Michael J. Fox has been charming audiences for decades thanks to his solid acting chops, boyish charm and a rare ability to sell both comedy and drama. To mark the 25th anniversary of the third and final movie in his now-classic "Back to the Future" trilogy, which was released on May 20, 1990, Wonderwall.com is taking a look at the actor and activist's life in pictures. Starting with his humble beginnings in his native Canada. At 15, Michael landed a role playing a 10-year-old on the Canadian TV series "Leo and Me." At 18, he dropped out of high school and, with his parents' blessing, moved to Los Angeles where he landed small roles until got his big break four years later…
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Michael J. Fox became a breakout TV star in 1982 after audiences got to know him as conservative young Republican Alex P. Keaton in the beloved sitcom "Family Ties." The hilarious and heartwarming series ran for seven seasons.
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Although Eric Stoltz was already a few weeks into filming the time-travel classic "Back to the Future," producers decided he ultimately wasn't right for the part and re-cast Michael J. Fox in the role of Marty McFly. The film opened in 1985 to critical and commercial success and made Michael a huge international movie star.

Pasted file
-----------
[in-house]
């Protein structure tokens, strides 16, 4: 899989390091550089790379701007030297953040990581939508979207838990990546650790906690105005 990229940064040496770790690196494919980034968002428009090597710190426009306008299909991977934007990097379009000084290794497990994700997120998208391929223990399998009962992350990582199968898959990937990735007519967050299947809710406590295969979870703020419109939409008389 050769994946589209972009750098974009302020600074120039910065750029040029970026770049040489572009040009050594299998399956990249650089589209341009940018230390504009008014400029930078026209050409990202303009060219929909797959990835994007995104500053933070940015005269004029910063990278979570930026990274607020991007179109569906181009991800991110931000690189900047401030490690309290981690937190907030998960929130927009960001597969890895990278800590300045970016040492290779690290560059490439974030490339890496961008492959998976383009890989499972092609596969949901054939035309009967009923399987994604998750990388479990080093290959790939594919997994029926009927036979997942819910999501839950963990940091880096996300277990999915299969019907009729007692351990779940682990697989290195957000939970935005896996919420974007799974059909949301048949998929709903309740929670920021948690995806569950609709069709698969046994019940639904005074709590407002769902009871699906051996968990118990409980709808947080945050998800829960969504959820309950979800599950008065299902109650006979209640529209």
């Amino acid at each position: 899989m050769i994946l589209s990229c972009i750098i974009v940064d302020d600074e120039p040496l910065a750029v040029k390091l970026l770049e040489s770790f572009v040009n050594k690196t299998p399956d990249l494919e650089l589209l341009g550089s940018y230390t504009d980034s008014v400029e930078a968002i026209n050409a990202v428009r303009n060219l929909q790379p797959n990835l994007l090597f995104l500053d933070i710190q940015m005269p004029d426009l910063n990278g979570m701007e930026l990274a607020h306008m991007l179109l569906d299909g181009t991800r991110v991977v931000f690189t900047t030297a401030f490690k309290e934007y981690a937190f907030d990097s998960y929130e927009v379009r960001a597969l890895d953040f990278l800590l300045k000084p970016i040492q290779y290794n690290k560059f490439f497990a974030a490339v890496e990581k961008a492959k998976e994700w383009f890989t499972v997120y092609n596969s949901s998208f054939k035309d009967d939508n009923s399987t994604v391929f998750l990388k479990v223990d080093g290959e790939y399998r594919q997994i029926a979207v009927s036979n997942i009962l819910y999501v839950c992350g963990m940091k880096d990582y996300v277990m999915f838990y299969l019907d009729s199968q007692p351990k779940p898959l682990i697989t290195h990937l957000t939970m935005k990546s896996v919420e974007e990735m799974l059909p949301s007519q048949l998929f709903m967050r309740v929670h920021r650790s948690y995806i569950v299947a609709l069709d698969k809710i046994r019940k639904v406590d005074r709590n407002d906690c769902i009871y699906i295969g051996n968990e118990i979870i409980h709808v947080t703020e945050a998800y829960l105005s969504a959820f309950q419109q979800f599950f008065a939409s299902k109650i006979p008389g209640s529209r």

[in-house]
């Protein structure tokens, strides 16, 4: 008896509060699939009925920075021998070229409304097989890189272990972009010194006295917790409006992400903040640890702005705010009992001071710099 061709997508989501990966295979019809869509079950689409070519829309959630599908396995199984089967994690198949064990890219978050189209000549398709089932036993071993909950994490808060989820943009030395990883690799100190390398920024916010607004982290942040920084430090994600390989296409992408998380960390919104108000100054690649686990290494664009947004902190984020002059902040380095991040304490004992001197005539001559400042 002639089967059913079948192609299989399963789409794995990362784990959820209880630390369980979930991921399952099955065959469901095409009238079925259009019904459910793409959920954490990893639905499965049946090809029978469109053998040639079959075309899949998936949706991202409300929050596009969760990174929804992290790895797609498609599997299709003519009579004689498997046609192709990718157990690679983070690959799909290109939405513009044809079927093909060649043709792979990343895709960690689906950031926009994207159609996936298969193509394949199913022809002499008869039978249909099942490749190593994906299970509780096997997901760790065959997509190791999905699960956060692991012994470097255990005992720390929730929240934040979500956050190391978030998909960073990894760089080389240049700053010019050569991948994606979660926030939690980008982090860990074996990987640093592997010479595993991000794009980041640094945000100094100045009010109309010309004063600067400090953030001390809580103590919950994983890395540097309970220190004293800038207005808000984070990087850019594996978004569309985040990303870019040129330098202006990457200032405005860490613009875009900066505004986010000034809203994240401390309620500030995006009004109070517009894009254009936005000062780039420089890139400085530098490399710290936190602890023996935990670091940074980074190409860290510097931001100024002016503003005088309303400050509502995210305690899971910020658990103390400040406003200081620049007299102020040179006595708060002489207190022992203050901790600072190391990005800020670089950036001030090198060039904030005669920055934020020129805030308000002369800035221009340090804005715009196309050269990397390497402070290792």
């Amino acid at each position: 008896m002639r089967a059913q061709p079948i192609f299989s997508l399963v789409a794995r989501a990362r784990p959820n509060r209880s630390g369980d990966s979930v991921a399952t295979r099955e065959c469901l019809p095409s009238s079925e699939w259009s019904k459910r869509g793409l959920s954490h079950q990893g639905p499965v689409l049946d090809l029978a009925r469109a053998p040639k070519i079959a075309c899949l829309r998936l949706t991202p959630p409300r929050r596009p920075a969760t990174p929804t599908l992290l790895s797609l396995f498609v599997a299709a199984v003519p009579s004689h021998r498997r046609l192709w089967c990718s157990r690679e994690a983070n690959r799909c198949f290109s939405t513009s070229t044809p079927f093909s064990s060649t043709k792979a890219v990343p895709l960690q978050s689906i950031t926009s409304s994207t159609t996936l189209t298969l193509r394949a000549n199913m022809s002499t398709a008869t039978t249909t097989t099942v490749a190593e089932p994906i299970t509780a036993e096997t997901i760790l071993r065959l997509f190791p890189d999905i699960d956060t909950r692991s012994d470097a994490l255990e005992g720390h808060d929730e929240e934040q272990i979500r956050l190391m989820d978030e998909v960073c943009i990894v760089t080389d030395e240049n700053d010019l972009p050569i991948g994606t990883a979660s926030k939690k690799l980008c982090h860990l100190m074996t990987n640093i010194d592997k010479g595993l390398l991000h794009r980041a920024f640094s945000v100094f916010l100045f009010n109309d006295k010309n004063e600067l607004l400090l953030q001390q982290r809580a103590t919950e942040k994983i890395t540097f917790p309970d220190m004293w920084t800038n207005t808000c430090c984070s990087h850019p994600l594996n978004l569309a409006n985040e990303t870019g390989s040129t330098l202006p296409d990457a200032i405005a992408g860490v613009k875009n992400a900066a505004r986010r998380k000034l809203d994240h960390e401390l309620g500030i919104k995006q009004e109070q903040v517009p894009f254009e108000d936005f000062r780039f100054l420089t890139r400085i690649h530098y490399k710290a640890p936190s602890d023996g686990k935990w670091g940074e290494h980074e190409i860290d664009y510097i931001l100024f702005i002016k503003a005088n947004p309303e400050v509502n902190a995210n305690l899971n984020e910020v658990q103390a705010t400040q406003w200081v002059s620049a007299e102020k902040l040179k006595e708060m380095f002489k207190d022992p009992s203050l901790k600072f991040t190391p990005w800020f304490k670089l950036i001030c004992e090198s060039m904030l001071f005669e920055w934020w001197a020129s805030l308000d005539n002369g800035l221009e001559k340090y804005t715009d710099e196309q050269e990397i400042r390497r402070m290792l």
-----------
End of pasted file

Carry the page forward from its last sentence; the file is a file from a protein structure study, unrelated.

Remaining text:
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Michael J. Fox was a movie theater staple in the summer of 1985: The month after "Back to the Future" was released, his next comedy, "Teen Wolf," hit screens across the country. The flick spawned a sequel that starred Jason Bateman (the brother of Michael's "Family Ties" costar Justine Bateman) and, 26 years later, an MTV series of the same name.
In 1986, Michael. J. Fox won his first Emmy for Best Lead Actor in a Comedy Series for his work as Alex P. Keaton in "Family Ties." Betty White picked up the female equivalent of the prize that same year for her hilarious turn as ditzy retiree Rose Nylund in "Golden Girls."
In 1987, Michael J. Fox won his second Emmy for playing "Family Ties" overachiever Alex P. Keaton and this time, there was someone special by his side: girlfriend Tracy Pollan, whom he'd met when she played his love interest on the sitcom. The following year, the couple married — and Michael won a third Emmy (he's got five total).
After enjoying enormous success in comedies, Michael J. Fox proved he could deliver in dramas too. He tugged at heartstrings and played guitar in his role as a factory worker dreaming of rock stardom alongside Joan Jett, who was cast as his troubled musician sister in 1987's "Light of Day." Michael continued his serious streak with a role as an alcohol and cocaine addict alongside Kiefer Sutherland in "Bright Lights, Big City" the following year.
In 1989, Michael J. Fox showed the world he really could do it all: That year, he became a father for the first time (to son Sam Michael Fox), starred in the feel-good sequel "Back to the Future Part II," and earned critical praise for his work alongside Sean Penn in the Vietnam drama "Casualties of War."
Michael J. Fox said goodbye to his alter ego, beloved time traveler Marty McFly, following the 1990 release "Back to the Future Part III," the Wild West-flavored final installment of the trilogy co-starring Christopher Lloyd and Mary Steenburgen.